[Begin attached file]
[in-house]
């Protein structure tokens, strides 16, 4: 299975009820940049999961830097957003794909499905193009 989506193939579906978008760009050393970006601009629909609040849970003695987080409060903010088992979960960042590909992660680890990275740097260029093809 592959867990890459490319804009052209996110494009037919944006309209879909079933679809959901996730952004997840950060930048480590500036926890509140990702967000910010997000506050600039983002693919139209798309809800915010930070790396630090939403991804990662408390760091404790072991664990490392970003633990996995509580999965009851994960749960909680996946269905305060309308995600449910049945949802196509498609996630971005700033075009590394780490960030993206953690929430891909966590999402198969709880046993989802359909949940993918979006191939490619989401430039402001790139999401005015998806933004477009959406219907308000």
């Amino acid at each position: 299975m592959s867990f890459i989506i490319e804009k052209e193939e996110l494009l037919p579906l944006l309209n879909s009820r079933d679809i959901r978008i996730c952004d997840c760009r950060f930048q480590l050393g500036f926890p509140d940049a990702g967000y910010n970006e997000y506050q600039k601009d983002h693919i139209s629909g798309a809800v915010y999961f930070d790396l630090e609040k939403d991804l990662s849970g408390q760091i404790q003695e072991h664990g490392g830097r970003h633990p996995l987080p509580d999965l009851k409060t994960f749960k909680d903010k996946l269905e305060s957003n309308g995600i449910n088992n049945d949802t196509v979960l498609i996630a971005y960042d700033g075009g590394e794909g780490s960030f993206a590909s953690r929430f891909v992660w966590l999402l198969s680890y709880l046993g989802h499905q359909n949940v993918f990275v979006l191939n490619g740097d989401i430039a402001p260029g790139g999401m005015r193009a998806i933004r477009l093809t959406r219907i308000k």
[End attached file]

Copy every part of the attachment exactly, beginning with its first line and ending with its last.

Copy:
[in-house]
């Protein structure tokens, strides 16, 4: 299975009820940049999961830097957003794909499905193009 989506193939579906978008760009050393970006601009629909609040849970003695987080409060903010088992979960960042590909992660680890990275740097260029093809 592959867990890459490319804009052209996110494009037919944006309209879909079933679809959901996730952004997840950060930048480590500036926890509140990702967000910010997000506050600039983002693919139209798309809800915010930070790396630090939403991804990662408390760091404790072991664990490392970003633990996995509580999965009851994960749960909680996946269905305060309308995600449910049945949802196509498609996630971005700033075009590394780490960030993206953690929430891909966590999402198969709880046993989802359909949940993918979006191939490619989401430039402001790139999401005015998806933004477009959406219907308000």
């Amino acid at each position: 299975m592959s867990f890459i989506i490319e804009k052209e193939e996110l494009l037919p579906l944006l309209n879909s009820r079933d679809i959901r978008i996730c952004d997840c760009r950060f930048q480590l050393g500036f926890p509140d940049a990702g967000y910010n970006e997000y506050q600039k601009d983002h693919i139209s629909g798309a809800v915010y999961f930070d790396l630090e609040k939403d991804l990662s849970g408390q760091i404790q003695e072991h664990g490392g830097r970003h633990p996995l987080p509580d999965l009851k409060t994960f749960k909680d903010k996946l269905e305060s957003n309308g995600i449910n088992n049945d949802t196509v979960l498609i996630a971005y960042d700033g075009g590394e794909g780490s960030f993206a590909s953690r929430f891909v992660w966590l999402l198969s680890y709880l046993g989802h499905q359909n949940v993918f990275v979006l191939n490619g740097d989401i430039a402001p260029g790139g999401m005015r193009a998806i933004r477009l093809t959406r219907i308000k």